“Every man gets a narrower and narrower field of knowledge in which he must be an expert in order to compete with other people. The specialist knows more and more about less and less and finally knows everything about nothing.”
“Truth in science can be defined as the working hypothesis best suited to open the way to the next better one.”
The above quotations reflect the intellectual thinking of the great Austrian zoologist, animal psychologist, and ornithologist, Konrad Zacharias Lorenz. His exceptional work on animal behavior earned him the Nobel Prize in Physiology or Medicine in 1973, which he shared with Nikolaas Tinbergen and Karl von Frisch. Lorenz examined animals in their natural environments and concluded that instinct plays a key role in animal behavior. This observation challenged behavioral animal psychology, which defined all behavior as learned. He is the author of several books, some of which, such as King Solomon’s Ring and On Aggression became very popular during his time.
Life, Career and Achievements:
Konrad Zacharias Lorenz was brought up in Vienna and at the family’s summer estate in Altenberg, a village on the Danube River. He was the younger son of Adolf Lorenz, a successful and wealthy orthopedic surgeon, and Emma Lecher Lorenz, a physician who assisted her husband. From a very early age Konrad was fond of keeping and observing animals.
Lorenz completed his schooling from one of Vienna’s best secondary schools. He graduated from the University of Vienna as Doctor of Medicine (MD) in 1928 and was appointed an assistant professor at the Institute of Anatomy until 1935. He also began studying zoology, in which he was awarded a Ph.D. degree in 1933 by the same university.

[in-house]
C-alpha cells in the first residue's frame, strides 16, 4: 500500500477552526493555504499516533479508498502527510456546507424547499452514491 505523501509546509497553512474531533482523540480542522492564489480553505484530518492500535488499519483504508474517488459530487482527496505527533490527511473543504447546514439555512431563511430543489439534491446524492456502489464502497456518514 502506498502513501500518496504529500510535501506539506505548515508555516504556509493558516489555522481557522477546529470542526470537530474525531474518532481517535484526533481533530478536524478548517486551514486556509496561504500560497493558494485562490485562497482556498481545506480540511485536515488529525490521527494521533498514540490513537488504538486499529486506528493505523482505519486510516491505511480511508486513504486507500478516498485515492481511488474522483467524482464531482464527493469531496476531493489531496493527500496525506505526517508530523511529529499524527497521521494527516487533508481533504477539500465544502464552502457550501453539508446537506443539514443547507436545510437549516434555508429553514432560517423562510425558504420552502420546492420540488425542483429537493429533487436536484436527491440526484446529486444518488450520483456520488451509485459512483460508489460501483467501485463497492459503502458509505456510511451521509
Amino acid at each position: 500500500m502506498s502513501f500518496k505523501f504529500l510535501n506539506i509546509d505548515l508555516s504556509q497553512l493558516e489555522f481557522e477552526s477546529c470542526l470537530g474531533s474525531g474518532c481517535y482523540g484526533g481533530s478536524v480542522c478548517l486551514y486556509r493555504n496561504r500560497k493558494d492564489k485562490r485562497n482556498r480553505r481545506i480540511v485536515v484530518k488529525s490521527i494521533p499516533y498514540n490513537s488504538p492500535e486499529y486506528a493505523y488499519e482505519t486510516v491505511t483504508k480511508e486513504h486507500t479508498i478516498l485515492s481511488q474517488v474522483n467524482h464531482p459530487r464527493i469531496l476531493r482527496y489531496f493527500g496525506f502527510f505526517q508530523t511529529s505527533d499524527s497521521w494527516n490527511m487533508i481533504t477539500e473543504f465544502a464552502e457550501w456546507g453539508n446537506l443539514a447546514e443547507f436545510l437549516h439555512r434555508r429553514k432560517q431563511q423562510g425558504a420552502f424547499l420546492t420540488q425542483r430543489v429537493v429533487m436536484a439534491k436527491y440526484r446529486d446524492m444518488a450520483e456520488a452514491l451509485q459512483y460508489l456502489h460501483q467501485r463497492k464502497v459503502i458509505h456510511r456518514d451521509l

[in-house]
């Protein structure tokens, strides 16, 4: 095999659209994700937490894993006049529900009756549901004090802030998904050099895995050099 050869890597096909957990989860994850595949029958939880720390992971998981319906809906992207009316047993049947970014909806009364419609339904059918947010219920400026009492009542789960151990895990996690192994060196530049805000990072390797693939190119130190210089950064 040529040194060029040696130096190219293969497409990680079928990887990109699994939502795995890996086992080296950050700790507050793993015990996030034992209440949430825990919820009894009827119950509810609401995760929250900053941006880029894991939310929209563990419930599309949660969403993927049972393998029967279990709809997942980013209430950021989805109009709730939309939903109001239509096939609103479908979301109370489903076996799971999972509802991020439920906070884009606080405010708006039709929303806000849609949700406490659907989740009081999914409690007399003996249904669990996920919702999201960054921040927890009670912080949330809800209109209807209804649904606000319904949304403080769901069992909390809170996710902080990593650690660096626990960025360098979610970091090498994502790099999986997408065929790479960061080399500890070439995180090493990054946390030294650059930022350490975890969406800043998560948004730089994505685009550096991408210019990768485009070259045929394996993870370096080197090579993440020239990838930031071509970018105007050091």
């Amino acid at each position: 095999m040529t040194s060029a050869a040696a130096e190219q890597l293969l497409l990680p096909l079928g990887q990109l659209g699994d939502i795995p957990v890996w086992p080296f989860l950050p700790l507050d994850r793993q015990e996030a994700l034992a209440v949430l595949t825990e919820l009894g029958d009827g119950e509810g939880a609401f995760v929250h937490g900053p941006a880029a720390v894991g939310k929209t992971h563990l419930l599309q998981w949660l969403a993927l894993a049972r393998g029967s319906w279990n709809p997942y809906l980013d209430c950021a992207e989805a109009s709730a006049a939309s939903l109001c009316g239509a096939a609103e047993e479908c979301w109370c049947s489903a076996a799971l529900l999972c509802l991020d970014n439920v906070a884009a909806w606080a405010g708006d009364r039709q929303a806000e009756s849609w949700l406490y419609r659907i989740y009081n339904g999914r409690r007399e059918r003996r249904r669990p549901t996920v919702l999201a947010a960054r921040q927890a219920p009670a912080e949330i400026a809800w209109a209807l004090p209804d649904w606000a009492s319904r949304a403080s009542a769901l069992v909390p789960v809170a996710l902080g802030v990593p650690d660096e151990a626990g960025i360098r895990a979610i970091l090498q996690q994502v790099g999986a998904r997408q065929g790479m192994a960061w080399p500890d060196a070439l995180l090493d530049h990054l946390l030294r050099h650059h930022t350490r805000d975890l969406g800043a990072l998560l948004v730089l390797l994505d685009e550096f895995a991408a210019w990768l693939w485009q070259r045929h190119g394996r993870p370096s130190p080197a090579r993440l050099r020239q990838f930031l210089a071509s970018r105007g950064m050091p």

From 1935 to 1938, he made studies of geese and jackdaws (many of his significant scientific papers are based on this work). From his observations Lorenz established the concept of imprinting, the process by which an animal follows an object, normally its biological mother. He found that for a short time after hatching, chicks are genetically inclined to identify their mother’s sound and appearance and thereby form a permanent bond with her.
Lorenz also put forward an innate releasing mechanism theory. He alleged that an animal’s innate behavior pattern (“innate releasing mechanism”) will remain dormant until a stimulating event (“releaser”) prompts it.
In 1940 he was appointed as the professor of psychology at the University of Königsberg. World War II (1939-1945) soon interrupted his academic career. He served as a doctor in the German army until his capture by the Russians in 1944. Four years after his release, he returned to Altenberg (his family home) and wrote the popular account of his work, translated as King Solomon’s Ring (1949), which was followed by Man Meets Dog (1950). The Max Planck Society established the Lorenz Institute for Behavioral Physiology in Buldern, Germany, during 1950. In 1958, Lorenz transferred to the Max Planck Institute for Behavioral Physiology in Seewiesen.
In 1969, he became the first person to receive the Prix mondial Cino Del Duca. In 1973 he became a Nobel Prize Laureate in Physiology or Medicine “for discoveries in individual and social behavior patterns” with Nikolaas Tinbergen and Karl von Frisch.
Lorenz left the Max Planck Institute in 1973 but continued his research and writing in Altenberg and Grünau im Almtal in Austria.
Konrad Lorenz died on February 27, 1989, in Altenberg.
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